NETHERLANDS. I was now a pile of dust on the floor. A surprise pep talk from Justin, The Boss Man one particularly stressed afternoon perked my spirits up and I felt like I could face the world again.

Psalm 139 - reminded us continually of our purpose and how much Jesus loves us

Psalm 139 – reminded us continually of our purpose and how much Jesus loves us

 

And then, there we were. We had survived and it was wedding week. I still remember how I felt that Monday: frighteningly calm with a side of slight frenzy – kind of like before my driver’s test a few years ago. The days were agonisingly long as we picked up flower arrangements, I had my final dress fittings with a lovely lady who stepped in at the last minute to make my dream dress, rehearsed the wedding ceremony and met for a final counselling session with our minister. The day before our wedding was spent setting our décor up – yep, we did it ourselves. That night we decorated our tables and put all the special touches to our reception space, and said goodbye to each other quite
awkwardly: the church was buzzing with final preparations so we hugged and said: ‘see you tomorrow’.

And tomorrow came, with a heat wave that must have been an answer to my fervent “Lord, PLEASE don’t let it rain on my wedding day” prayers the whole week. I felt strange that morning; I didn’t quite know what to do with myself. I sat around with a flip-flopping stomach, eventually resorting to rolling on my bed to pass the time. When 11am did roll around and I started doing my hair and makeup with Taryn Ruis and Michelle Haywood, the house was still very calm and quiet. I heard some of my family arrive a little later, before I got into my exquisite dress. Even with the dress on, the taffeta scratching me, and my cathedral veil digging into my scalp, I didn’t feel…anything. (On the drive to church, I remember telling my father I was going to throw up, though!) I got to the church early – half of the guests were still outside when I arrived. I had to drive around the block to give everyone a chance to get to their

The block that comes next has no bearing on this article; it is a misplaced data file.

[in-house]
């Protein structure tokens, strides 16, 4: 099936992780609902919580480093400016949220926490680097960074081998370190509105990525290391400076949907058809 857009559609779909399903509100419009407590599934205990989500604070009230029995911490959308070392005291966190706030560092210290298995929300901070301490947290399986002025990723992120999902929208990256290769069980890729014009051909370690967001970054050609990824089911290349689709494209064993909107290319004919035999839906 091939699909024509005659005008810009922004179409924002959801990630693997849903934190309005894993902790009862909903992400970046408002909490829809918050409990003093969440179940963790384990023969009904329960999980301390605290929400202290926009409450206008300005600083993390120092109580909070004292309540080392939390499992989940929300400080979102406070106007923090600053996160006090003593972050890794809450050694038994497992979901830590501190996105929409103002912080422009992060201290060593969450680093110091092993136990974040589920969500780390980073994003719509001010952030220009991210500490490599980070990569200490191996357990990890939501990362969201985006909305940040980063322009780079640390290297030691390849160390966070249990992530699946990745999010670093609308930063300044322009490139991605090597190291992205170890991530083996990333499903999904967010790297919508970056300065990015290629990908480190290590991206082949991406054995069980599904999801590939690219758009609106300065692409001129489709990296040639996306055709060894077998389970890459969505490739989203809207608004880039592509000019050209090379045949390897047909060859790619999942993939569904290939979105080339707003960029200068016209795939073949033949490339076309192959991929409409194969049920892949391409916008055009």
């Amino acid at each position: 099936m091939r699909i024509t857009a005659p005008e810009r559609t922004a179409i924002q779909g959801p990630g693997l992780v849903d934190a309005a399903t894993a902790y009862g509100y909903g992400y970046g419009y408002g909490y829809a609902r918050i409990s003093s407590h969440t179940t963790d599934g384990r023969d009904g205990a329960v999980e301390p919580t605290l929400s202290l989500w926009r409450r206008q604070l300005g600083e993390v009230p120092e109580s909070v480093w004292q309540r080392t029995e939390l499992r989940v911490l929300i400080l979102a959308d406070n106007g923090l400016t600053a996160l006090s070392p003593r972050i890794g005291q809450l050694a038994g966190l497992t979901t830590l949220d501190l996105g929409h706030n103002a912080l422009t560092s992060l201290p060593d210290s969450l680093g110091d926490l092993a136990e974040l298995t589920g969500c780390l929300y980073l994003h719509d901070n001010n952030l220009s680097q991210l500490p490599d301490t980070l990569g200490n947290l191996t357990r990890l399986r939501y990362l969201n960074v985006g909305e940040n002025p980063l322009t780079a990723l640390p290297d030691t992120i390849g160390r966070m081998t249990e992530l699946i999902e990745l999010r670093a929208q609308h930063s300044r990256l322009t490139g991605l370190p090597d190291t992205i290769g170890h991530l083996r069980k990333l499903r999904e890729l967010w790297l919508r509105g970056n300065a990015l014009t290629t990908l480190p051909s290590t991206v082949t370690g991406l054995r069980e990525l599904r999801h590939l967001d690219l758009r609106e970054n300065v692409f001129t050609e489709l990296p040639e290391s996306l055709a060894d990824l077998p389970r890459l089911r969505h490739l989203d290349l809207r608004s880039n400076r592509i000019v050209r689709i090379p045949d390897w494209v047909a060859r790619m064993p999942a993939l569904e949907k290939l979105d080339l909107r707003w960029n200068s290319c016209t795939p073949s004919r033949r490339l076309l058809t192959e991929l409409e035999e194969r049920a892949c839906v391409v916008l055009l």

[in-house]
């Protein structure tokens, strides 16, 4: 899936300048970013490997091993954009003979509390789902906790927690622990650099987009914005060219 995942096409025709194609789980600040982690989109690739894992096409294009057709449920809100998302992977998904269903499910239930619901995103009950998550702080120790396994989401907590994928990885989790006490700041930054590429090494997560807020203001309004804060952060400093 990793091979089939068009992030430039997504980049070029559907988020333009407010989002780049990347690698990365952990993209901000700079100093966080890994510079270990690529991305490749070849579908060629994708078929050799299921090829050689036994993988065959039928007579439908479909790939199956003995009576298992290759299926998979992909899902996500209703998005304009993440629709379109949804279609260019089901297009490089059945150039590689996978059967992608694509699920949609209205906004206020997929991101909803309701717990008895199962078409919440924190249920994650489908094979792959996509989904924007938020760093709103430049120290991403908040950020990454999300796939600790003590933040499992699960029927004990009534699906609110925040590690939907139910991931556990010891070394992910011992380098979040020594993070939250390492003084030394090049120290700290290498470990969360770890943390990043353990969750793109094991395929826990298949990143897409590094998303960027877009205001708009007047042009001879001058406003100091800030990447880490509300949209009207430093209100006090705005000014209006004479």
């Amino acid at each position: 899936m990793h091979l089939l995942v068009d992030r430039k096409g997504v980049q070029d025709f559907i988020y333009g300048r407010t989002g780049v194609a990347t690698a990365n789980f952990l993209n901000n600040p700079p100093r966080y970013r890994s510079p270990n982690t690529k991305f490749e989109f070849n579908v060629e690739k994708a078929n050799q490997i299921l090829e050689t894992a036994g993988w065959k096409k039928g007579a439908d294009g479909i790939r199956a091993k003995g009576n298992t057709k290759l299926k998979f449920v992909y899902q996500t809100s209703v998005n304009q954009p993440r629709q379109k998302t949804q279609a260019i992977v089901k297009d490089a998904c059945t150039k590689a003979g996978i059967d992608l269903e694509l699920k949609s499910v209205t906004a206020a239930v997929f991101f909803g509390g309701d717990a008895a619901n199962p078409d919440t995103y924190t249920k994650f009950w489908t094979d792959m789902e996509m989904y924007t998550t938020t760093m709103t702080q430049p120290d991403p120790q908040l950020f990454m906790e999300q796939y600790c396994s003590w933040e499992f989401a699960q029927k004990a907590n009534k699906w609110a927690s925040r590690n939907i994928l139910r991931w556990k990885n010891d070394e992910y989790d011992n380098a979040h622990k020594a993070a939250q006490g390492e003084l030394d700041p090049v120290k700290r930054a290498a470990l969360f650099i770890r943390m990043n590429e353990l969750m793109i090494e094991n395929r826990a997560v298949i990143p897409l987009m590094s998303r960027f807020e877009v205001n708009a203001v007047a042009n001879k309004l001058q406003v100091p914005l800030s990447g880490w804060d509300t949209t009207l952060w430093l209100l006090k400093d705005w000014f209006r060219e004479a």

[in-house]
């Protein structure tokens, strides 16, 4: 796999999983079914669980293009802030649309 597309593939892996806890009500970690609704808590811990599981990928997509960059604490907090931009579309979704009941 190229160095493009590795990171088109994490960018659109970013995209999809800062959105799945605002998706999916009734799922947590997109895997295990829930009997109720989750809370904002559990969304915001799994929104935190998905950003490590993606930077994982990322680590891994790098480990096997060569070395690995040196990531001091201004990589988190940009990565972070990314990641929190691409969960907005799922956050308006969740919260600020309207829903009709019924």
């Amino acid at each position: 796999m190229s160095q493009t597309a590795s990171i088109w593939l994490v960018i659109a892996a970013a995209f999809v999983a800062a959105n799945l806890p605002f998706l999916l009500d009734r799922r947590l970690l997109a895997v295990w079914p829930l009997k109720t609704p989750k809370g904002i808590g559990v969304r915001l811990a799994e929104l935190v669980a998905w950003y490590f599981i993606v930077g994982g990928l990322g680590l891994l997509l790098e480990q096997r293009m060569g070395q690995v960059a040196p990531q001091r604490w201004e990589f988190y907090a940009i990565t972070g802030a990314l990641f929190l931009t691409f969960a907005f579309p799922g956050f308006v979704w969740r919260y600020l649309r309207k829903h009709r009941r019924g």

seats (I would later hear that LJ was in the bathroom frantically cutting his fingernails when he heard the hooting. Hum). A moment that stood out for me during the ceremony was when I heard the words ‘what God has joined together, let no man put asunder’ and I knew it was coming: ‘Introducing Mr and Mrs Lester Jared (that’s what LJ stands for, ha!) and Jodi Natalie Chetty.’

MARRIED AT LAST!

MARRIED AT LAST!

And we were done. It was finished. A year of stressing, fighting, panicking and – most importantly, praying, culminated in a beautiful celebration with our nearest and dearest. Our reception ended way too quickly and we soon found ourselves alone for the first time: me with smudged make-up and a collapsing bun and he with a rumpled shirt and a tired smile. Now that is the moment I will always treasure; that first look, real look, at the person who was
now bound to me for life. When I wrote this, we’d been married for a grand total of three weeks (HA!) and I’m still getting used to it. Having him around when I wake up. Having his car keys hang next to mine. Phoning him to ask what he wants for supper. Late night conversations about the strangest things, like whether ice cream really is better with a scoop of Nutella or without.

LJ's 26th birthday. My first as his wife.

LJ’s 26th birthday. My first as his wife.

And I can tell you. Everything they say is true. You will bicker over stupid things – who’s washing dishes, who left towels on the floor, who forgot to close the windows…but you will realise this: there is nobody else you would rather do it with.

The FAB Team

The FAB Team